The benefits and pitfalls of buying a new build home
New build homes can be an excellent option for first-time buyers as well as empty nesters ‘right-sizing’ once they no longer require a family home. Buying a new build has many benefits, but there are a few pitfalls to look out for as well. In this article, we consider some of the new homes FAQs we are regularly asked.
It is also important that the contract has a "snagging" clause that enables you to go back to the developer to finish off any small bits and pieces. We recommend buyers to have a snagging survey carried out before completion so that they can identify any issues and get them sorted out before they move in.
What are the benefits of buying a new build home?
The obvious one is that you will be the first people to live in the property, and everything will be brand new. This means you won't have to do any repair works or redecoration in the immediate future. You will also have the benefit of a new build warranty or guarantee so you can buy with peace of mind that most defects will be covered if anything goes wrong (see more on this below). Plus, if the property has been properly built, your running costs and energy bills should be relatively low.
What does it mean to buy off-plan?
Most new builds are sold off-plan, which means you are committing to buy the property before it has been built.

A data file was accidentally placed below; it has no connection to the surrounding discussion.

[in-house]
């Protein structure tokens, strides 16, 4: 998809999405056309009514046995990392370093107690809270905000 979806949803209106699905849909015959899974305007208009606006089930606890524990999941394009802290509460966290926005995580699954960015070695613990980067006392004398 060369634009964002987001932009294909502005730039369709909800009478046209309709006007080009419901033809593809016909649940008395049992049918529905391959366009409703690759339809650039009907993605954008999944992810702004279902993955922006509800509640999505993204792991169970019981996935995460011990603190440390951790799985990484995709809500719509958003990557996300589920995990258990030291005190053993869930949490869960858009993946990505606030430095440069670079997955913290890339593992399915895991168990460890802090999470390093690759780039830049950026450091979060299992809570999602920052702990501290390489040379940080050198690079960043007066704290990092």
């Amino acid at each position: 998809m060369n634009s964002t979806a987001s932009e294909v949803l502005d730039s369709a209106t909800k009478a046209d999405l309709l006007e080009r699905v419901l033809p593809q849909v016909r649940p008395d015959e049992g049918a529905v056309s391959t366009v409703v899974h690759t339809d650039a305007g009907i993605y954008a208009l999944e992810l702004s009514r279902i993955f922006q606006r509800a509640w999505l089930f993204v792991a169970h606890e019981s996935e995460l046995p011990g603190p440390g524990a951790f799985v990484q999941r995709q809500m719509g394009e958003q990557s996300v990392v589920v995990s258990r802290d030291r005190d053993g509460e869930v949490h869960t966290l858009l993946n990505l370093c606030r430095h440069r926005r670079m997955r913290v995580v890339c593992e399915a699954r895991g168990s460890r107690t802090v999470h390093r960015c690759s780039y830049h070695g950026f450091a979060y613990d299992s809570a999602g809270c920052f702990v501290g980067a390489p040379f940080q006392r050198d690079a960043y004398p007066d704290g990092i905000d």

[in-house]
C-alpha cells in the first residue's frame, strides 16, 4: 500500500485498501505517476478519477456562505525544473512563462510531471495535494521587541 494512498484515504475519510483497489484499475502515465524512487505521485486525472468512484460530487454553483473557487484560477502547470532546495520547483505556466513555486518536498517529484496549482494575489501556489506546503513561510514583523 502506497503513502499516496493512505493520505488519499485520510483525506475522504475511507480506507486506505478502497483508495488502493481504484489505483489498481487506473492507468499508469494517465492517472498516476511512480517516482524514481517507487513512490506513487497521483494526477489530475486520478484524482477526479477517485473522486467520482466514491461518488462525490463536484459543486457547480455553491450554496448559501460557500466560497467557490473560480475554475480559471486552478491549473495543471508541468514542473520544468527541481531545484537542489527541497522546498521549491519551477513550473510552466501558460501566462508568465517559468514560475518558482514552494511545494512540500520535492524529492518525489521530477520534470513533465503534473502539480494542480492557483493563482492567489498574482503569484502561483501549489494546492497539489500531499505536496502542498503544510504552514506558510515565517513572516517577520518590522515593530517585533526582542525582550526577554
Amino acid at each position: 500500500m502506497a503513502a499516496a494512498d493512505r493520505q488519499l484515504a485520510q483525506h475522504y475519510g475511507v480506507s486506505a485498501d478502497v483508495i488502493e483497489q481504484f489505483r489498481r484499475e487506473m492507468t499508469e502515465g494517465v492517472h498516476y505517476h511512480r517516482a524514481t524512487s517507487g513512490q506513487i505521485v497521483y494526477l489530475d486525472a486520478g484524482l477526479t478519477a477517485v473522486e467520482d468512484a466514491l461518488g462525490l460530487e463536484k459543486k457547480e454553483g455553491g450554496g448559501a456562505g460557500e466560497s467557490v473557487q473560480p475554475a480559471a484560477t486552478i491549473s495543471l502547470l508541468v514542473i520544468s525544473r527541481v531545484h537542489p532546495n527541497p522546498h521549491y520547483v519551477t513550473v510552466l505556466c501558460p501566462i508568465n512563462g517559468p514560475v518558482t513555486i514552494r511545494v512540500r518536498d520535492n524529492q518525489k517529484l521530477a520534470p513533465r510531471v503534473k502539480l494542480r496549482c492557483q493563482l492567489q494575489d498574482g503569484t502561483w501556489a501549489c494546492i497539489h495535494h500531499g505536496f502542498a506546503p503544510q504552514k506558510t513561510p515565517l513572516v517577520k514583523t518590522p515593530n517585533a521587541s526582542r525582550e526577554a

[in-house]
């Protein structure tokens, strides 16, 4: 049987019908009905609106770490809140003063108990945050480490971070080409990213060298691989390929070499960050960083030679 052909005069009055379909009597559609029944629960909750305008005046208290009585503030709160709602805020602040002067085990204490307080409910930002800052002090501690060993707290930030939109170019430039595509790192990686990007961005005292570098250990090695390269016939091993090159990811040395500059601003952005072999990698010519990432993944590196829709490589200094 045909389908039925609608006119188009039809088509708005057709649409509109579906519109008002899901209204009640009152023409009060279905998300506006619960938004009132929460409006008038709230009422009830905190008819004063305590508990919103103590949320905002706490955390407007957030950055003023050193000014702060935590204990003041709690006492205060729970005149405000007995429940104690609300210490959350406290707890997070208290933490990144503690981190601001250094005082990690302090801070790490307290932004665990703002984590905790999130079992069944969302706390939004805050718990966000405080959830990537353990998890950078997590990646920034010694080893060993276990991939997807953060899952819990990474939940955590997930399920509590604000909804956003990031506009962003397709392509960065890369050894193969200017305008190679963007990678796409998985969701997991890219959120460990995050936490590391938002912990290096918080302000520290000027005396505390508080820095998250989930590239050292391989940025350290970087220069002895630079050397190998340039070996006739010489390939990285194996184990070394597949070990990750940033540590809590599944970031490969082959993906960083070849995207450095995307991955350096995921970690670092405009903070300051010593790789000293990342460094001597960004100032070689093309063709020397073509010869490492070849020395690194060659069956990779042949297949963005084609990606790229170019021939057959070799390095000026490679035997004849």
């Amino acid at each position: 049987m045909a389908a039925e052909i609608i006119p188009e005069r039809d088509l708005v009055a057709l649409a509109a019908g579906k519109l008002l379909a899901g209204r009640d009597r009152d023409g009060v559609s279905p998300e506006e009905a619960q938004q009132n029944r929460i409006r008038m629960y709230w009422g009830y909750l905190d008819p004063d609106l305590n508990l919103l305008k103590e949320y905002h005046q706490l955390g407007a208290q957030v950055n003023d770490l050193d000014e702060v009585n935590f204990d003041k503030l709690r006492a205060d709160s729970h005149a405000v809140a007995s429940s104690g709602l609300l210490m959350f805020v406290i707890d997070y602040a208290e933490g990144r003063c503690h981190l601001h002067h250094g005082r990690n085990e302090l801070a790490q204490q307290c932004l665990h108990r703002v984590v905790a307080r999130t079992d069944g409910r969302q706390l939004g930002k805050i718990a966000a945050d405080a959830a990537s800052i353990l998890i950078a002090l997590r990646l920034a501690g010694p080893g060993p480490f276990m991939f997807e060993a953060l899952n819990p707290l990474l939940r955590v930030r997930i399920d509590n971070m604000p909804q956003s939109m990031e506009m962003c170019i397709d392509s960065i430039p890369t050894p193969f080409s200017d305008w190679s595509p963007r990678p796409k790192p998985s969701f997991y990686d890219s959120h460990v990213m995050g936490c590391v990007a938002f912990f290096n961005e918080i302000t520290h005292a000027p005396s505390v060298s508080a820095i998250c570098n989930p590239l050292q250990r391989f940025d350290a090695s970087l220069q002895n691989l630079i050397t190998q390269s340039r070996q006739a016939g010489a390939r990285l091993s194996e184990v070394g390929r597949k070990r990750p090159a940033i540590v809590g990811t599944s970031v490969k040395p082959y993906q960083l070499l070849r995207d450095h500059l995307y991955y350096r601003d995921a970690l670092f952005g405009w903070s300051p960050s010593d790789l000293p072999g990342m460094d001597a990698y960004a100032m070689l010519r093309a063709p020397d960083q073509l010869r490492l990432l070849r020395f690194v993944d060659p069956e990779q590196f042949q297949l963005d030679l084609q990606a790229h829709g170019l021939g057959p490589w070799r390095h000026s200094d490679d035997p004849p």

This begs the question, what will the finished product look like? This will be set out in the plans and specifications supplied by the developer. You want these to be as detailed as possible in terms of measurements, build quality, design and materials used so that the developer has as little wriggle room as possible. It is easy to be taken in by a flashy brochure or show home, but the devil is in the detail, and you will need to go through this with a fine toothcomb.
It is also important that the contract has a "snagging" clause that enables you to go back to the developer to finish off any small bits and pieces such as cracks to plaster finishes, ill-fitting windows, or fittings that aren't working properly such as taps or toilets. We recommend buyers to have a snagging survey carried out before completion so that they can identify any issues and get them sorted out before they move in.
When will completion take place?
Most contracts state that completion will take place a set number of days after the developer gives notice that the build has been completed. This is usually quite a short period, such as five to 10 working days after the notice is given.
The contract should include a 'long stop' date by which the property must be completed. If the developer fails to complete by this date (unless the delay is outside the developer's control), you should have the right to compensation or to withdraw from the purchase and have the deposit returned to you.
How do I arrange my mortgage if the completion date is open-ended?